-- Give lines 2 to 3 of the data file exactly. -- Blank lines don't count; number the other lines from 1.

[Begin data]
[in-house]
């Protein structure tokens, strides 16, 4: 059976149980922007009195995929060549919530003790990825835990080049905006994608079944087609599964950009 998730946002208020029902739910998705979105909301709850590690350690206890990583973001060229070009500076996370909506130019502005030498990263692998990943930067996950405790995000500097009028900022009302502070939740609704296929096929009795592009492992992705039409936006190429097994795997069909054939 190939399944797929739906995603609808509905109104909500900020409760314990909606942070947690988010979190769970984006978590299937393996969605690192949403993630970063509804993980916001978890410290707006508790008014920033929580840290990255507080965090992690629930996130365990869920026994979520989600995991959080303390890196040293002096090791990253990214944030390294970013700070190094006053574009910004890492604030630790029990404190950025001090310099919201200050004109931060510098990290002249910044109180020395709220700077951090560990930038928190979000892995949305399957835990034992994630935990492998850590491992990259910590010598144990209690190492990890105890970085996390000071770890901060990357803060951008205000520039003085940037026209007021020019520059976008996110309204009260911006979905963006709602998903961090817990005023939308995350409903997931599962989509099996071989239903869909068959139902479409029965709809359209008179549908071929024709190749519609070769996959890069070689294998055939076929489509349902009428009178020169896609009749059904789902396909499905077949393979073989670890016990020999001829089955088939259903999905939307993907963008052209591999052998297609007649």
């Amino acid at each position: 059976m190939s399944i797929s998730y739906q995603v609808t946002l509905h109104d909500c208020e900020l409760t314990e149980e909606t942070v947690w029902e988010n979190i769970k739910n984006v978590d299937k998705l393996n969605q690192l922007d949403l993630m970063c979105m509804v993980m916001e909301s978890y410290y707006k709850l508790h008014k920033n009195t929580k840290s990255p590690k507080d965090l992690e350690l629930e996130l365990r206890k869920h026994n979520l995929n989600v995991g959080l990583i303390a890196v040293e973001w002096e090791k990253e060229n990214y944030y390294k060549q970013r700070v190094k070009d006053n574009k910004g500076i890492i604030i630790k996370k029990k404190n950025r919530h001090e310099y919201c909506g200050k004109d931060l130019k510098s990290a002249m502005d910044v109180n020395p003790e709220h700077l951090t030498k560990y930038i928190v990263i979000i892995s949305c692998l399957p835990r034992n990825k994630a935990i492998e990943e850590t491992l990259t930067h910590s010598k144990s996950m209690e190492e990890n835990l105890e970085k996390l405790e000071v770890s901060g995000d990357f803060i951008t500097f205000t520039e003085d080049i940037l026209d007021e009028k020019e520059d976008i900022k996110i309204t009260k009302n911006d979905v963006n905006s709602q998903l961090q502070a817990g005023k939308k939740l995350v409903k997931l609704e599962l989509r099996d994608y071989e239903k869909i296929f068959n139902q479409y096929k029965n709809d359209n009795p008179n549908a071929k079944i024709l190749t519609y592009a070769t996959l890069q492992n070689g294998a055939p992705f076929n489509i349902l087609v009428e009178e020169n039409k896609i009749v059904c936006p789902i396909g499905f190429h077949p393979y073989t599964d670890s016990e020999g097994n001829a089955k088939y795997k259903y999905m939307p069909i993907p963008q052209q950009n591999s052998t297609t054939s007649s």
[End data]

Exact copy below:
């Protein structure tokens, strides 16, 4: 059976149980922007009195995929060549919530003790990825835990080049905006994608079944087609599964950009 998730946002208020029902739910998705979105909301709850590690350690206890990583973001060229070009500076996370909506130019502005030498990263692998990943930067996950405790995000500097009028900022009302502070939740609704296929096929009795592009492992992705039409936006190429097994795997069909054939 190939399944797929739906995603609808509905109104909500900020409760314990909606942070947690988010979190769970984006978590299937393996969605690192949403993630970063509804993980916001978890410290707006508790008014920033929580840290990255507080965090992690629930996130365990869920026994979520989600995991959080303390890196040293002096090791990253990214944030390294970013700070190094006053574009910004890492604030630790029990404190950025001090310099919201200050004109931060510098990290002249910044109180020395709220700077951090560990930038928190979000892995949305399957835990034992994630935990492998850590491992990259910590010598144990209690190492990890105890970085996390000071770890901060990357803060951008205000520039003085940037026209007021020019520059976008996110309204009260911006979905963006709602998903961090817990005023939308995350409903997931599962989509099996071989239903869909068959139902479409029965709809359209008179549908071929024709190749519609070769996959890069070689294998055939076929489509349902009428009178020169896609009749059904789902396909499905077949393979073989670890016990020999001829089955088939259903999905939307993907963008052209591999052998297609007649």
């Amino acid at each position: 059976m190939s399944i797929s998730y739906q995603v609808t946002l509905h109104d909500c208020e900020l409760t314990e149980e909606t942070v947690w029902e988010n979190i769970k739910n984006v978590d299937k998705l393996n969605q690192l922007d949403l993630m970063c979105m509804v993980m916001e909301s978890y410290y707006k709850l508790h008014k920033n009195t929580k840290s990255p590690k507080d965090l992690e350690l629930e996130l365990r206890k869920h026994n979520l995929n989600v995991g959080l990583i303390a890196v040293e973001w002096e090791k990253e060229n990214y944030y390294k060549q970013r700070v190094k070009d006053n574009k910004g500076i890492i604030i630790k996370k029990k404190n950025r919530h001090e310099y919201c909506g200050k004109d931060l130019k510098s990290a002249m502005d910044v109180n020395p003790e709220h700077l951090t030498k560990y930038i928190v990263i979000i892995s949305c692998l399957p835990r034992n990825k994630a935990i492998e990943e850590t491992l990259t930067h910590s010598k144990s996950m209690e190492e990890n835990l105890e970085k996390l405790e000071v770890s901060g995000d990357f803060i951008t500097f205000t520039e003085d080049i940037l026209d007021e009028k020019e520059d976008i900022k996110i309204t009260k009302n911006d979905v963006n905006s709602q998903l961090q502070a817990g005023k939308k939740l995350v409903k997931l609704e599962l989509r099996d994608y071989e239903k869909i296929f068959n139902q479409y096929k029965n709809d359209n009795p008179n549908a071929k079944i024709l190749t519609y592009a070769t996959l890069q492992n070689g294998a055939p992705f076929n489509i349902l087609v009428e009178e020169n039409k896609i009749v059904c936006p789902i396909g499905f190429h077949p393979y073989t599964d670890s016990e020999g097994n001829a089955k088939y795997k259903y999905m939307p069909i993907p963008q052209q950009n591999s052998t297609t054939s007649s």